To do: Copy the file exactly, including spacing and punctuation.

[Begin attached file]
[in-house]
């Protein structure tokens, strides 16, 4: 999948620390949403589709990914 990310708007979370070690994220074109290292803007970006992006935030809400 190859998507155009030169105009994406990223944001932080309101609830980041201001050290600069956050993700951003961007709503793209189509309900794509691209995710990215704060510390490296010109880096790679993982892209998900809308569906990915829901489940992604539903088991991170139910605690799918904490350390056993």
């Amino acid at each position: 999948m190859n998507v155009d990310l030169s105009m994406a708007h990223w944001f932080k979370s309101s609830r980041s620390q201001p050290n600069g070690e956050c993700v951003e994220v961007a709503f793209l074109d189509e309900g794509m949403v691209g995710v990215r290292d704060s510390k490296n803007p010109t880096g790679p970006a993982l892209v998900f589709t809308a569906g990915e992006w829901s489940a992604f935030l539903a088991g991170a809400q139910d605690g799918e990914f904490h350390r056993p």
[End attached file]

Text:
[in-house]
């Protein structure tokens, strides 16, 4: 999948620390949403589709990914 990310708007979370070690994220074109290292803007970006992006935030809400 190859998507155009030169105009994406990223944001932080309101609830980041201001050290600069956050993700951003961007709503793209189509309900794509691209995710990215704060510390490296010109880096790679993982892209998900809308569906990915829901489940992604539903088991991170139910605690799918904490350390056993």
């Amino acid at each position: 999948m190859n998507v155009d990310l030169s105009m994406a708007h990223w944001f932080k979370s309101s609830r980041s620390q201001p050290n600069g070690e956050c993700v951003e994220v961007a709503f793209l074109d189509e309900g794509m949403v691209g995710v990215r290292d704060s510390k490296n803007p010109t880096g790679p970006a993982l892209v998900f589709t809308a569906g990915e992006w829901s489940a992604f935030l539903a088991g991170a809400q139910d605690g799918e990914f904490h350390r056993p």